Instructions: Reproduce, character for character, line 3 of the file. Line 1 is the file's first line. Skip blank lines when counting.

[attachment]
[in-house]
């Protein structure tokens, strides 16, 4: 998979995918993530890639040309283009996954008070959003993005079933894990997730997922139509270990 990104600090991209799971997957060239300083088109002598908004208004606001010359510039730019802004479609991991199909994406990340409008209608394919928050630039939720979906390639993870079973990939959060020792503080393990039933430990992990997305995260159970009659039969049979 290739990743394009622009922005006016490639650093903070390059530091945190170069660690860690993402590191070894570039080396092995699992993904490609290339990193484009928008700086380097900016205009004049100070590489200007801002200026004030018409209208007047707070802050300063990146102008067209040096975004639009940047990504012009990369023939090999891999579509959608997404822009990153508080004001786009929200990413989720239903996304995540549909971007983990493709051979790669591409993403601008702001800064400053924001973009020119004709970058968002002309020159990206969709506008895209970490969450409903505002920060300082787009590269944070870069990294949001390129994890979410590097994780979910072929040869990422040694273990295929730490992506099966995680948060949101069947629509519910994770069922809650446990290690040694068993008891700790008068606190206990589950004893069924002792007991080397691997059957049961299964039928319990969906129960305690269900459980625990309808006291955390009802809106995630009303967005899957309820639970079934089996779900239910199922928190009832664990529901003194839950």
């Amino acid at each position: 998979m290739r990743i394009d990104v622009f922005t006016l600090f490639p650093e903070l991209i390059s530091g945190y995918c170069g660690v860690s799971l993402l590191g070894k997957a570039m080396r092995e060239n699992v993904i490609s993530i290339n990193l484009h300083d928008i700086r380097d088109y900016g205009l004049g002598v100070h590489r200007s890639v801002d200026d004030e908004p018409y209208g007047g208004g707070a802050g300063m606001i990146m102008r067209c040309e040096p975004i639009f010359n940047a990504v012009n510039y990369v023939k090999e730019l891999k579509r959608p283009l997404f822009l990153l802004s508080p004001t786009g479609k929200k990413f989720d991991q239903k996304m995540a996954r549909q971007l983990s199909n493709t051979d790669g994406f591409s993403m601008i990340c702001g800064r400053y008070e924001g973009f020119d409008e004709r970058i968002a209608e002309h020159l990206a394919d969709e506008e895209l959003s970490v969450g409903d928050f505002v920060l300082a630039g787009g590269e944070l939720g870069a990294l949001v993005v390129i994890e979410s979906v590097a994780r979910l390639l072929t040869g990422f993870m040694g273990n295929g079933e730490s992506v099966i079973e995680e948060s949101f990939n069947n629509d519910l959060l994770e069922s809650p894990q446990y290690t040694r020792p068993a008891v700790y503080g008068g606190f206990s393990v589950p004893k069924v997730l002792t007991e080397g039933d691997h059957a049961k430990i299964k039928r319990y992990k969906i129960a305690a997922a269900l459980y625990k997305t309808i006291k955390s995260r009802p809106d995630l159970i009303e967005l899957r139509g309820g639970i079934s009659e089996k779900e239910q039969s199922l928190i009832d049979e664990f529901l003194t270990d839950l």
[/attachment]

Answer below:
């Amino acid at each position: 998979m290739r990743i394009d990104v622009f922005t006016l600090f490639p650093e903070l991209i390059s530091g945190y995918c170069g660690v860690s799971l993402l590191g070894k997957a570039m080396r092995e060239n699992v993904i490609s993530i290339n990193l484009h300083d928008i700086r380097d088109y900016g205009l004049g002598v100070h590489r200007s890639v801002d200026d004030e908004p018409y209208g007047g208004g707070a802050g300063m606001i990146m102008r067209c040309e040096p975004i639009f010359n940047a990504v012009n510039y990369v023939k090999e730019l891999k579509r959608p283009l997404f822009l990153l802004s508080p004001t786009g479609k929200k990413f989720d991991q239903k996304m995540a996954r549909q971007l983990s199909n493709t051979d790669g994406f591409s993403m601008i990340c702001g800064r400053y008070e924001g973009f020119d409008e004709r970058i968002a209608e002309h020159l990206a394919d969709e506008e895209l959003s970490v969450g409903d928050f505002v920060l300082a630039g787009g590269e944070l939720g870069a990294l949001v993005v390129i994890e979410s979906v590097a994780r979910l390639l072929t040869g990422f993870m040694g273990n295929g079933e730490s992506v099966i079973e995680e948060s949101f990939n069947n629509d519910l959060l994770e069922s809650p894990q446990y290690t040694r020792p068993a008891v700790y503080g008068g606190f206990s393990v589950p004893k069924v997730l002792t007991e080397g039933d691997h059957a049961k430990i299964k039928r319990y992990k969906i129960a305690a997922a269900l459980y625990k997305t309808i006291k955390s995260r009802p809106d995630l159970i009303e967005l899957r139509g309820g639970i079934s009659e089996k779900e239910q039969s199922l928190i009832d049979e664990f529901l003194t270990d839950l």